[Debrah] is taking his next project out to the garage. He built his own CAN bus reader using a dsPIC.
The nice thing about working with Control Area Network is that it’s a universal standard found on every modern production line automobile. And because of this, the chip you need in order to communicate using that protocol will cost just over a dollar. [Debraj] chose the MCP2551, which comes in several different 8-pin packages. There is even an application note tailored for use with the dsPIC33F family.
The project is running on both 5V and 3.3V rails. This complicates things just a bit, but a level converter makes sure that there’s no communications problems between the chips. A four line character LCD acts as the output during the tests (you can see this in the clip after the break) but he’s already got a second version which looks quite a bit better on the dashboard.
What else can be done with this hack? Well, we’ve seen a method used to read control buttons from the steering wheel before. It all depends on what data your vehicle is transmitting and one way to find that out is to build some hardware and start logging the packets. Continue reading “Tinkering with ODB II and the CAN bus”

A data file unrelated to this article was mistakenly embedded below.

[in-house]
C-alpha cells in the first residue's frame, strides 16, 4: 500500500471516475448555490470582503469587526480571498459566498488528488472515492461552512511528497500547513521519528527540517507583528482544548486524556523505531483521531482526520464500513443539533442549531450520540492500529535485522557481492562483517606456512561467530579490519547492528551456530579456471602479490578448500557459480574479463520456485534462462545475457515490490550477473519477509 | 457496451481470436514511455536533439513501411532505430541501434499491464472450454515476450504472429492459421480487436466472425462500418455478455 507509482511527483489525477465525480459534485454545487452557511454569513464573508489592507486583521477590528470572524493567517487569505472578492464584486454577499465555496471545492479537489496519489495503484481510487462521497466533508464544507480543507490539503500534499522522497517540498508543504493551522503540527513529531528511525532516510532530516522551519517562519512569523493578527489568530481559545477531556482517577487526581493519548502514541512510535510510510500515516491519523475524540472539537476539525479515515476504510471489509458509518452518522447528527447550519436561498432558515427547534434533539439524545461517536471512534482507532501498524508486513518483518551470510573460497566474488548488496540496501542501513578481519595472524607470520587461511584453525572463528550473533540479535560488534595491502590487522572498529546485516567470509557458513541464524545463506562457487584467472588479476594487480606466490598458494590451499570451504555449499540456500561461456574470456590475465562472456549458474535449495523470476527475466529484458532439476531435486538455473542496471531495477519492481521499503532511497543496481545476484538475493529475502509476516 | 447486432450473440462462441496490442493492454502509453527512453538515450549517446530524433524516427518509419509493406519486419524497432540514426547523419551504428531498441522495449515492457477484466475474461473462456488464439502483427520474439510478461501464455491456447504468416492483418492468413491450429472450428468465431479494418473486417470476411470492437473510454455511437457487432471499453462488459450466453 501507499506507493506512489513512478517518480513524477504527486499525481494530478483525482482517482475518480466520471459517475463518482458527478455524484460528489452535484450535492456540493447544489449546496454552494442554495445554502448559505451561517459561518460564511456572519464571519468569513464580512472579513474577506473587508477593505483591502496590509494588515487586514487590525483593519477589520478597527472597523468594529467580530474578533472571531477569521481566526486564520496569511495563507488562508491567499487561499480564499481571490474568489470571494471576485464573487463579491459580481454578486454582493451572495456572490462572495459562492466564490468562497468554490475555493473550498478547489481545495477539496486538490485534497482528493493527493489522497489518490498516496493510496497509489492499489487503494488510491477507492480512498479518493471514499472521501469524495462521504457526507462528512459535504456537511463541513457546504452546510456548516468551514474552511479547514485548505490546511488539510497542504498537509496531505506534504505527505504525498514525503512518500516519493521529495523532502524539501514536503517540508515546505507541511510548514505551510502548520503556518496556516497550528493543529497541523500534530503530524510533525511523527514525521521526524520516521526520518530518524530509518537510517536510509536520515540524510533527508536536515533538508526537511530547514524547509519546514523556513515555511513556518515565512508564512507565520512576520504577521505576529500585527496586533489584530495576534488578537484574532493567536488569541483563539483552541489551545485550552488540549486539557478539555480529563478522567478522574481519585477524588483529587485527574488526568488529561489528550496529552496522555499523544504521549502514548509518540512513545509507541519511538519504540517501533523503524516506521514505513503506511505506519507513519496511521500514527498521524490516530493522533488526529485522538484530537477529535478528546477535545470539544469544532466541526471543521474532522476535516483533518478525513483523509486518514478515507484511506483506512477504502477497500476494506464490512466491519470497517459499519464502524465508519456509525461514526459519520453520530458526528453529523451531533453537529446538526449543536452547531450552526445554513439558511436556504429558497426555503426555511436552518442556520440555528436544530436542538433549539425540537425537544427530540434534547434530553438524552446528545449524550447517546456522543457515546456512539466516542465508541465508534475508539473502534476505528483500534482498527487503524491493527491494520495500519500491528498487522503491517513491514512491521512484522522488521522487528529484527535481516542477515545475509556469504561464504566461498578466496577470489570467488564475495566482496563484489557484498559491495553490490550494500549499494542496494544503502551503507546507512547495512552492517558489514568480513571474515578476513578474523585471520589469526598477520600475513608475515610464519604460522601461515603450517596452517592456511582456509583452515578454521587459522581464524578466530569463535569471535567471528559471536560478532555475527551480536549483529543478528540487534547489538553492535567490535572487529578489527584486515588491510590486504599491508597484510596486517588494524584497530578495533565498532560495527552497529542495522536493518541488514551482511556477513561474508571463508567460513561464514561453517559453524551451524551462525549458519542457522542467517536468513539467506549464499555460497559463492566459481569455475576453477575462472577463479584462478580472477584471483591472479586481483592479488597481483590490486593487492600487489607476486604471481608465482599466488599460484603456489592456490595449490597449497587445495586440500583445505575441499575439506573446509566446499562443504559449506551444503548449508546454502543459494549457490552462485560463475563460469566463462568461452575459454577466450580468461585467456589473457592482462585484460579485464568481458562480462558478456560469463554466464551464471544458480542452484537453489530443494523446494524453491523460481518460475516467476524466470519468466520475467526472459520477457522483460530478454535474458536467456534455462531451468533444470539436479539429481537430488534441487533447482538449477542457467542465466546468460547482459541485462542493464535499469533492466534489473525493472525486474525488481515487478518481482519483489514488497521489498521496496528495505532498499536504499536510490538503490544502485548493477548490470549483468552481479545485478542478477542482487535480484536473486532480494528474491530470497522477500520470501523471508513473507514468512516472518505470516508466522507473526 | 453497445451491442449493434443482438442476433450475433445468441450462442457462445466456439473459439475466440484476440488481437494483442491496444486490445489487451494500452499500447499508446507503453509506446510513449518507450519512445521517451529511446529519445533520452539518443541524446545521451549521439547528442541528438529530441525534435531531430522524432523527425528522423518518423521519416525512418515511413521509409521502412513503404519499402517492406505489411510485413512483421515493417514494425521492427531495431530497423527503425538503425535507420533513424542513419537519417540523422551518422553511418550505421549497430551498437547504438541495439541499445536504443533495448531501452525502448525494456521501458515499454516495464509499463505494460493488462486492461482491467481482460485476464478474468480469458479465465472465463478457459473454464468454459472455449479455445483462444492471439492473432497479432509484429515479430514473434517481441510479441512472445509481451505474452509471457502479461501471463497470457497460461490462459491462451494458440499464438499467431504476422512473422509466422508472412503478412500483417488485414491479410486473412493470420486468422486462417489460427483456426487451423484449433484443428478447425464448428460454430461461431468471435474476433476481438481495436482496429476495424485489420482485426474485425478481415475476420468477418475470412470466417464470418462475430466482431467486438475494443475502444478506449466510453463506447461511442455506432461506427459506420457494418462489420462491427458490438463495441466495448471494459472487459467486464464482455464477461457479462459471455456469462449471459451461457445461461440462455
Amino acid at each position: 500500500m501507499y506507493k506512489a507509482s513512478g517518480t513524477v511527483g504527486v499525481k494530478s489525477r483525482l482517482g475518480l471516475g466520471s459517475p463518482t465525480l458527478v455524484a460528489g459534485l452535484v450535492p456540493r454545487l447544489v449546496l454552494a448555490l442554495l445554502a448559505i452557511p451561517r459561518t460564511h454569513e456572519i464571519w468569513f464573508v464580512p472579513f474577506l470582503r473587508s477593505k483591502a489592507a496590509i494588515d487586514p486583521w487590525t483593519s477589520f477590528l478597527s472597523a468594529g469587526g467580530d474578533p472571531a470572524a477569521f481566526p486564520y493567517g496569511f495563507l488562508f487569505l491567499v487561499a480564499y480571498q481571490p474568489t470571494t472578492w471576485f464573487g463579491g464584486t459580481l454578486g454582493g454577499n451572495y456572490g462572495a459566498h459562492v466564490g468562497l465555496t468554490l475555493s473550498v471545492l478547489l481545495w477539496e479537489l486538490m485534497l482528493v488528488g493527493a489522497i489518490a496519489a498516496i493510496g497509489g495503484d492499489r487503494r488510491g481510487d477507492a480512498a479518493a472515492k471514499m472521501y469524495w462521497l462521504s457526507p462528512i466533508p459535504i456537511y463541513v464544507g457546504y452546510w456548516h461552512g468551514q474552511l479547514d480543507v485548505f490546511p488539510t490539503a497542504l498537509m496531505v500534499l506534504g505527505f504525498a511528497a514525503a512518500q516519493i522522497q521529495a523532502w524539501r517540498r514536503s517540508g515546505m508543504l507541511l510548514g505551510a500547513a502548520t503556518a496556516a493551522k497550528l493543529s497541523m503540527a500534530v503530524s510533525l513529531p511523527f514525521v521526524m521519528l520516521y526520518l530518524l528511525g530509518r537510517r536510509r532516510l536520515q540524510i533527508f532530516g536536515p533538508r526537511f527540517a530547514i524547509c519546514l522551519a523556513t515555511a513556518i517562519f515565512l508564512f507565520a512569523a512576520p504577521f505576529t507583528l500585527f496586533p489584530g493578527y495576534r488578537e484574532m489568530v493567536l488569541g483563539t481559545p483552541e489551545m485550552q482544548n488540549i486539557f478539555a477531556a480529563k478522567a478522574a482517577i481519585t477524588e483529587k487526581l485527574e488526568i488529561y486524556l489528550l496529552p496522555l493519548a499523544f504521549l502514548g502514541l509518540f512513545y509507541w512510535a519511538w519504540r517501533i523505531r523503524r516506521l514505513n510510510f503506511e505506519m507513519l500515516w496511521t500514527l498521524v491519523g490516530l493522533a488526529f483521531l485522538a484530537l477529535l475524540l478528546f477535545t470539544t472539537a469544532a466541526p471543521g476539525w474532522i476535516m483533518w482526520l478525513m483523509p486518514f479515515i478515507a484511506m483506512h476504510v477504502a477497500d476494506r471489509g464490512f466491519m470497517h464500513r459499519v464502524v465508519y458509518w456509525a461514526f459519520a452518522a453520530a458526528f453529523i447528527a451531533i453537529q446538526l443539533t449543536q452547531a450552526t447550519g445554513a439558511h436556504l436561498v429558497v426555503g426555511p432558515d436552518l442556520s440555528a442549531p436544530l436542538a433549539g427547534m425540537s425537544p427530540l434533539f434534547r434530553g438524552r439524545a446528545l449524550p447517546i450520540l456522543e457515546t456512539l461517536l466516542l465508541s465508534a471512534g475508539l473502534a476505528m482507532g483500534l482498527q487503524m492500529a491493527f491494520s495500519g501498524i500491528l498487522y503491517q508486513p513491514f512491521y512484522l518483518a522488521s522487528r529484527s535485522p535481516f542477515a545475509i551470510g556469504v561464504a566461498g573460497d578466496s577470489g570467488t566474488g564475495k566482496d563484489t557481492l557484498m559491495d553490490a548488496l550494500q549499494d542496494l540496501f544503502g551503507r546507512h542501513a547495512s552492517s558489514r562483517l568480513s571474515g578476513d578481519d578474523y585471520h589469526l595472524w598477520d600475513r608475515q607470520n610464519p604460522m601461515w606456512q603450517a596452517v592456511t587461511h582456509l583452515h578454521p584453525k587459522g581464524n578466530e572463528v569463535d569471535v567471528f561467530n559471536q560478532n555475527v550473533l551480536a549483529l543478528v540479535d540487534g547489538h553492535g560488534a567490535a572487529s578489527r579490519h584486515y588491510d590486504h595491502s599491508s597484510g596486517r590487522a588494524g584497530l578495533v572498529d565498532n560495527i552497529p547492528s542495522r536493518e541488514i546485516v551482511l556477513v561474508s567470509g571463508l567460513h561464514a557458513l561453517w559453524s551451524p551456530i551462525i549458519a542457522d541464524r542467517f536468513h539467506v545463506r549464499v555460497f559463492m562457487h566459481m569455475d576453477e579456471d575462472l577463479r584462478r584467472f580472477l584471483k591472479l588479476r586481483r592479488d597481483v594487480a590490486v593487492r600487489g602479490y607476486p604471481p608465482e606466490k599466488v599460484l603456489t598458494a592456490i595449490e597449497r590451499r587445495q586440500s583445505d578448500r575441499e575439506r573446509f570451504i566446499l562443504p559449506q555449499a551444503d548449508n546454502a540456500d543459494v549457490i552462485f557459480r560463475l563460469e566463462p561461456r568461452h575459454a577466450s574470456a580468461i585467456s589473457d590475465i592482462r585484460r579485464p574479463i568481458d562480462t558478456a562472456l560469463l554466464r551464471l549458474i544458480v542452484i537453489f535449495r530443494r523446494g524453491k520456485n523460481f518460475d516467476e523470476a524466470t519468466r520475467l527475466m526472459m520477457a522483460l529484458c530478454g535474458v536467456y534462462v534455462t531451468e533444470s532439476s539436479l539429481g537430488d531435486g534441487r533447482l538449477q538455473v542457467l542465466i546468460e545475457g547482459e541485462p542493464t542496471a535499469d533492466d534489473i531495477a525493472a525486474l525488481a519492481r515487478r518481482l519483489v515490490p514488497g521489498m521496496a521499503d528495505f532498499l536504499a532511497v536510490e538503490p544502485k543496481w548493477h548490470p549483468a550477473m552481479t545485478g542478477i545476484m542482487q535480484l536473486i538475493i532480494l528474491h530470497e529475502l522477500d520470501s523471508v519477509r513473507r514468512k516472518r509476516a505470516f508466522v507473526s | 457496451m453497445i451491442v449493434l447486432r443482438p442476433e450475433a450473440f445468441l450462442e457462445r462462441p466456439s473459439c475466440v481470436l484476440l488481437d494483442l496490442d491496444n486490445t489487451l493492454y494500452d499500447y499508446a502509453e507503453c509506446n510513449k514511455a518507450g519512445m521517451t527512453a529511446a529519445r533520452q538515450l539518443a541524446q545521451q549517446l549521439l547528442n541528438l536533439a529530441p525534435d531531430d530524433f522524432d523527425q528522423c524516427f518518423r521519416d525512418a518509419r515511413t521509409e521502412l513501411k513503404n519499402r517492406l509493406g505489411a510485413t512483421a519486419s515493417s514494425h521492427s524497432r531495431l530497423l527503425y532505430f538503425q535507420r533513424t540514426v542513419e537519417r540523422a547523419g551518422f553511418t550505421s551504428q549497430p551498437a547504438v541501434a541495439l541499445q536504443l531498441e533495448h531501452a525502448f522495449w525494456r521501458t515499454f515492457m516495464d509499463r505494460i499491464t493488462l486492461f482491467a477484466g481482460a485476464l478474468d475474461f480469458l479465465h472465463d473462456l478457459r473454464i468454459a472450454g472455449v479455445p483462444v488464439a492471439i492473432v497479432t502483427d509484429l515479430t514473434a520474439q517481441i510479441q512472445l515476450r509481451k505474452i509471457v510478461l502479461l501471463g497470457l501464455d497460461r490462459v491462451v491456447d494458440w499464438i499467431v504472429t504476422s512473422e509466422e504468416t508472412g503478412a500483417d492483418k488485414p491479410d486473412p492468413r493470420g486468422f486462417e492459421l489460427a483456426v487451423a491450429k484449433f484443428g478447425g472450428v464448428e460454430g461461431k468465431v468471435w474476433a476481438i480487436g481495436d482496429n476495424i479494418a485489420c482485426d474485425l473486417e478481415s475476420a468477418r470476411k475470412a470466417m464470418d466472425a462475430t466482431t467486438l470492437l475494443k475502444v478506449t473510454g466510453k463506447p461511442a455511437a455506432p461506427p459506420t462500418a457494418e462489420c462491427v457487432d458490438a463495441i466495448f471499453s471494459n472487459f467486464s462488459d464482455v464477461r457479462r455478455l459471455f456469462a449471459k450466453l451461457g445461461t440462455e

You can make those buttons on your steering wheel much more functional if you have a way of monitoring them. Don’t even think of cracking open the factory finish to get to the solder points, just tap into the CAN bus and monitor the data traffic.
The small board seen above is the result of a project [Peter Shabino] calls the CAN sniffer. The connector on the left will plug into the Control Area Network system on your car, giving the chips on board something to do. There’s an MCP2551 CAN transceiver (hidden under that linear regulator) and an SPI controlled MCP2515 CAN controller which take care of the particulars of the CAN protocol. The big chip in the middle is a PIC 16F876, responsible for making sense out of the data. From there a MAX232 chip is used to provide a serial interface to connect the device to a computer.
This really isn’t tied down to one particular function. Once you have access to the bus for a microcontroller you’ll only be limited by your firmware writing skills. [Peter] has posted an archive with all of the open source files, as well as an illustrated step-by-step board assembly. We’ve embedded the schematic from that archive after the break. Continue reading “CAN sniffing for steering wheel button presses”